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To maintain the belief that no fuel will ever replace "good ole gasoline and diesel" is about the same as proclaiming that "them fancy motor cars will never replace good old horses." There are several avenues along which research is proceeding. One of the words seen frequently in recent months is "butanol," not new, but with considerable potential. Look for developments that include that word. Expect objections from those who are making great profits from today's fuels, just as any new technology (like the computer!) faces insult and mockery from those who profit from the technologies it replaces—but keep an honest eye on the potential of new technologies and fuels for the utility industry. An aspect of new technologies and fuels that is often ignored by objectors is that it will make fleets more efficient and less expensive, apart from any environmental or political benefits.

This "greening" of the fleets will all start with planning. Included in the master plan will be goals such as a decrease in expenditure on fuel of X percent per year, a decrease in poor emissions of X percent per year, a reduction in the size of the fleets, the miles traveled and the size of the vehicles involved, and miles-per-gallon stipulations for all vehicles purchased. The percentages stated don't need to be huge. Even a 1 percent decrease in fuel expenditure, for example, could bring significant benefits for a utility.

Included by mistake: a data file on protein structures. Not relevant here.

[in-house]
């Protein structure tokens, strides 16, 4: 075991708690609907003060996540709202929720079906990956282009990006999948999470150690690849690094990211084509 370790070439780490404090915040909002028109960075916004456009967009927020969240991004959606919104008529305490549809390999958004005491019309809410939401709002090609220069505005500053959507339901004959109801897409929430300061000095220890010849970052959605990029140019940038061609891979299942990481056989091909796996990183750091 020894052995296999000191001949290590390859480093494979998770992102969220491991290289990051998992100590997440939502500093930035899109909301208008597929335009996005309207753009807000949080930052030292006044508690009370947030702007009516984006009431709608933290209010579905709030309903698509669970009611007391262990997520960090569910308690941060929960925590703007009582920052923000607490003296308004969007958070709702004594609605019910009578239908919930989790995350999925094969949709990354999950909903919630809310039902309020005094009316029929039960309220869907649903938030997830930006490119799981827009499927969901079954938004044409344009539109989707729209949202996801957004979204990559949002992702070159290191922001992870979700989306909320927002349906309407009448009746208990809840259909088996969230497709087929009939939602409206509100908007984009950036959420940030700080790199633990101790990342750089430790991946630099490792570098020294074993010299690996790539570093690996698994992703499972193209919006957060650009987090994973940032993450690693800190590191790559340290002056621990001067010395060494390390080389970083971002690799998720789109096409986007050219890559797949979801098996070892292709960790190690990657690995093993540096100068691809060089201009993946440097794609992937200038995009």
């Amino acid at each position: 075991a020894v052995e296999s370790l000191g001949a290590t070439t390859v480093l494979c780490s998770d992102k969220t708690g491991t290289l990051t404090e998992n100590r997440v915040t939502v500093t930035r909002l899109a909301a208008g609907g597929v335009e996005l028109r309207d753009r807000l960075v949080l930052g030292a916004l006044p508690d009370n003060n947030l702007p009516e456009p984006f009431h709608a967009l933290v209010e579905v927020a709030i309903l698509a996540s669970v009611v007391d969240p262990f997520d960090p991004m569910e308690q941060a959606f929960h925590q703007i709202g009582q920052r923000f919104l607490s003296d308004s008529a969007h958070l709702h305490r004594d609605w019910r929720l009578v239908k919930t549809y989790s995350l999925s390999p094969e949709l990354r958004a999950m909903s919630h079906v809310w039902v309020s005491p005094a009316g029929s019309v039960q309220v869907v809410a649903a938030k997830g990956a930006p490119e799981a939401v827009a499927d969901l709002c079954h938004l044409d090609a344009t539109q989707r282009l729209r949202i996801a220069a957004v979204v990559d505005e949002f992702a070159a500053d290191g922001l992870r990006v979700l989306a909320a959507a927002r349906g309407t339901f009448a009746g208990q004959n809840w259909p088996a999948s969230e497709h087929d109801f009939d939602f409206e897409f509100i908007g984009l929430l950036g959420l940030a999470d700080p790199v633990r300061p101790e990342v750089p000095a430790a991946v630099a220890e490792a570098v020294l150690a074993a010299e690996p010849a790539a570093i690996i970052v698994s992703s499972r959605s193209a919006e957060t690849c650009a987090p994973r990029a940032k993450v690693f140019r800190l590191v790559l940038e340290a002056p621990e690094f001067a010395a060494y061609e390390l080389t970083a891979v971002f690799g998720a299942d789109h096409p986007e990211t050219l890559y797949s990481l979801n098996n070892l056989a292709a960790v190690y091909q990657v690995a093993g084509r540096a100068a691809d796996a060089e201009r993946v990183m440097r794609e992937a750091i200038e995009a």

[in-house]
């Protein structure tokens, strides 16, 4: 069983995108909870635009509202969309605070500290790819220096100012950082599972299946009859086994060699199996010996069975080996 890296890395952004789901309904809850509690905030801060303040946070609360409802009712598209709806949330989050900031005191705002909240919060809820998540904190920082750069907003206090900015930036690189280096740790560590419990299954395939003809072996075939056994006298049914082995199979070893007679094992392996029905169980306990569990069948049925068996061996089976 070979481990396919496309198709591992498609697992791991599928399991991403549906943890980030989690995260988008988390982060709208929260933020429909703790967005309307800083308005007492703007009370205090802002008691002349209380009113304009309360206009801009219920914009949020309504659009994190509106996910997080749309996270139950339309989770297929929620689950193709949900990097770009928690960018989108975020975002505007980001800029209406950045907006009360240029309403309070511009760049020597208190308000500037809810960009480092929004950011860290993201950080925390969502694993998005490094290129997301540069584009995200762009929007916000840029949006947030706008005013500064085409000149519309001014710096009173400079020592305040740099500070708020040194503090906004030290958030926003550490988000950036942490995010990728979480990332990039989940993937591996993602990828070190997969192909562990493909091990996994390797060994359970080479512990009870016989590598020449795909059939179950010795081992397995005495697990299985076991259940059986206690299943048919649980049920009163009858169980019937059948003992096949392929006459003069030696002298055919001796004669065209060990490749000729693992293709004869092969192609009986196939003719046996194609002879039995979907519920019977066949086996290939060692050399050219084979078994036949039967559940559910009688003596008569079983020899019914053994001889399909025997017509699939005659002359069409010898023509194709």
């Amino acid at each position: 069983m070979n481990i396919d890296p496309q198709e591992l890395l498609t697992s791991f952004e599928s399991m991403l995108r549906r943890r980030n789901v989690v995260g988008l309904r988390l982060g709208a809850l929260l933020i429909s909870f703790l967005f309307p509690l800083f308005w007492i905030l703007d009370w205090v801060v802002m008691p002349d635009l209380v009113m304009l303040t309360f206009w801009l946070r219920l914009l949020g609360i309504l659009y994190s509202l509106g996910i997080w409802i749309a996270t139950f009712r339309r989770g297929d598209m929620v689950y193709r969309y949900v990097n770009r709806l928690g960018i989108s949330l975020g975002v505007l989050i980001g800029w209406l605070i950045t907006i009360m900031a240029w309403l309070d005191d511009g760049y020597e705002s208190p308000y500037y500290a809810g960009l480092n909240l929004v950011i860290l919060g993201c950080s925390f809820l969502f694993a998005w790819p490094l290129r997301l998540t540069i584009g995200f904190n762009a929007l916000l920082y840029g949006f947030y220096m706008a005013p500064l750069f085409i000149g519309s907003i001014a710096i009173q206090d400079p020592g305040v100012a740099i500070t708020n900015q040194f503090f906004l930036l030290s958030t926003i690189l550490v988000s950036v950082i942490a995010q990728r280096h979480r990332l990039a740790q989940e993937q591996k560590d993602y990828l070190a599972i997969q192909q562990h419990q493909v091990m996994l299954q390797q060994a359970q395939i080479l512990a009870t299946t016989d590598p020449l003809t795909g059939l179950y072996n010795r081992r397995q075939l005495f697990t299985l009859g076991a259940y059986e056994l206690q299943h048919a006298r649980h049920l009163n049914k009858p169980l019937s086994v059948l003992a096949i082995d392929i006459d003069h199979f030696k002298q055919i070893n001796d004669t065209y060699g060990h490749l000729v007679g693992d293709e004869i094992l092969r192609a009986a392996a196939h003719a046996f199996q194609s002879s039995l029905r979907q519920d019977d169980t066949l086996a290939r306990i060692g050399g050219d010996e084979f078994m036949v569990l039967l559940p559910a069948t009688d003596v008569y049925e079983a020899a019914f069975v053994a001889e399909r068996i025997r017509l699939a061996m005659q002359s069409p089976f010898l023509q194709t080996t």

It's exciting. It makes sense for providers and customers. It's most promising for utilities and their customers. If utilities can just stop thinking of "green" as a colorful, cute (almost childish) description and realize that it means worthwhile, efficient, clean, user-friendly and everything that is good and sensible, then utilities will all have green fleets tomorrow. This month, the Electric Utility Fleet Managers are holding their annual conference again in Williamsburg. There will undoubtedly be some excellent moves forward towards the complete greening of our utility fleets.